I think that this (described below) is a provocative and powerful way to consider why the Passion of Christ exists at all, why it must for any of Christianity‘s tenets to be true. Most people who call themselves Christians do not, in my opinion, very well reflect the actual teachings of the Bible. I suspect that this can also be said of me many times throughout the day. But, I also think that if anyone is going to try to understand why Christianity is so powerful (and I’m not referring here to a Crusade-like conversion at sword point manner, but in an individual, meditative and personal way), it is the very notion that there is a God who loves us *this* much, who wants this particular kind of relationship, and who has experienced and mourns over the extraordinary amount of pain in this world. Christ was either the Son of God, or he was a completely insane and dangerous vagrant. There is no middle ground, no “wise teacher” stuff. It’s a powerful challenge to anyone’s sense of knowledge in this world. If we only murdered a poor sick leader of a cult, it wouldn’t be so much news. We do it all the time, even now. But if we murdered God, and then He came back to us again anyway… Well, it’s rather magnificent that we’re still here to talk about it, isn’t it?
HEN JESUS SUFFERED and died on the cross, God bore the sin and suffering of the world. By giving his life to the bitter end, Jesus shared the fate of all innocent victims of inhumanity. He took the suffering of the world upon himself. He absorbed the agony of broken hearts and twisted lives. …
Second Corinthians 4:5-6 was the favorite text of my theological mentor, Robert Cushman, and I can hear his often repeated words in my mind to this day: “The only authentic Christian life is a cruciform life.” In an “if-it-feels-good-it’s right” world, the glory of the cross makes little sense. But to the hurt, the abused, the wounded, and the lonely, the Savior who identifies with our pain is the light of life. As followers of Christ we are called to translate, through God’s grace, the cognitive dissonance caused by our questions about the brokenness and suffering of the world into resolute action rooted in God’s love. …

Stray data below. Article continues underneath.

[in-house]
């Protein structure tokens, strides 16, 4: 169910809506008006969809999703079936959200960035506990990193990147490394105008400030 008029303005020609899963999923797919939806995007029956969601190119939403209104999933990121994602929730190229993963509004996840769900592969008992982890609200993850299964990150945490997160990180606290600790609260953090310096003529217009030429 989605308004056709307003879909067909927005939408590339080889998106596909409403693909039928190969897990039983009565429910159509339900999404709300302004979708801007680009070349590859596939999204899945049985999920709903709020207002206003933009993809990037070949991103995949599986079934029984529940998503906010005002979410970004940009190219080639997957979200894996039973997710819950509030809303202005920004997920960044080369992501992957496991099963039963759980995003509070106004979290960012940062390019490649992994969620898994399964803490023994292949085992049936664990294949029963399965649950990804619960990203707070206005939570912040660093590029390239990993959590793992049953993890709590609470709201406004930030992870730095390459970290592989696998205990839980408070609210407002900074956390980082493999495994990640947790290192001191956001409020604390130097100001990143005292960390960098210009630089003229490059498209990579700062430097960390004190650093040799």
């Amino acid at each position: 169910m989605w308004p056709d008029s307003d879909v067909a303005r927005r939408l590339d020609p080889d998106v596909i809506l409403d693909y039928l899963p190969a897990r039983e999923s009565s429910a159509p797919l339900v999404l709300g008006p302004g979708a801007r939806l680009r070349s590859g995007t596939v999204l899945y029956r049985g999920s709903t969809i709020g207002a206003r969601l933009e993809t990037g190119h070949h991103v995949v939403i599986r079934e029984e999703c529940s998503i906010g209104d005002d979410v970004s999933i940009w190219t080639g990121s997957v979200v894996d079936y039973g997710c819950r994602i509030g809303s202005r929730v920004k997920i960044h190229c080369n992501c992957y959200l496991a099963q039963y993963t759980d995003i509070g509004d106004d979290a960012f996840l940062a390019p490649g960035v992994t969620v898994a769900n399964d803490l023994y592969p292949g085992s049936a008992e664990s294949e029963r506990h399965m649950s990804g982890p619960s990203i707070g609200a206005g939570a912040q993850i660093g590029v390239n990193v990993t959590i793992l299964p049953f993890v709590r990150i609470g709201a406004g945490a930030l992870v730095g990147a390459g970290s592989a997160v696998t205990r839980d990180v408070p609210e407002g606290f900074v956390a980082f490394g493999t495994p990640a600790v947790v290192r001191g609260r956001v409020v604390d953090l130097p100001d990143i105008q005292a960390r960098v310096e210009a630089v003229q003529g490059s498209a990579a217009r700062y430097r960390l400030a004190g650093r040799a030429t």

God in Christ “suffers with” the world. This is the actual meaning of the word compassion. I believe nothing expresses the central truth of God’s essence more fully than compassion, the outworking of God’s self-giving love. We see compassion on the cross.
– Paul Chilcote
Changed from Glory into Glory
From pages 103, 104, and 105 of Changed from Glory into Glory: Wesleyan Prayer for Transformation by Paul Wesley Chilcote. Copyright © 2005 by Paul Wesley Chilcote. All rights reserved. Used by permission of Upper Room Books. http://bookstore.upperroom.org/ Learn more about or purchase this book.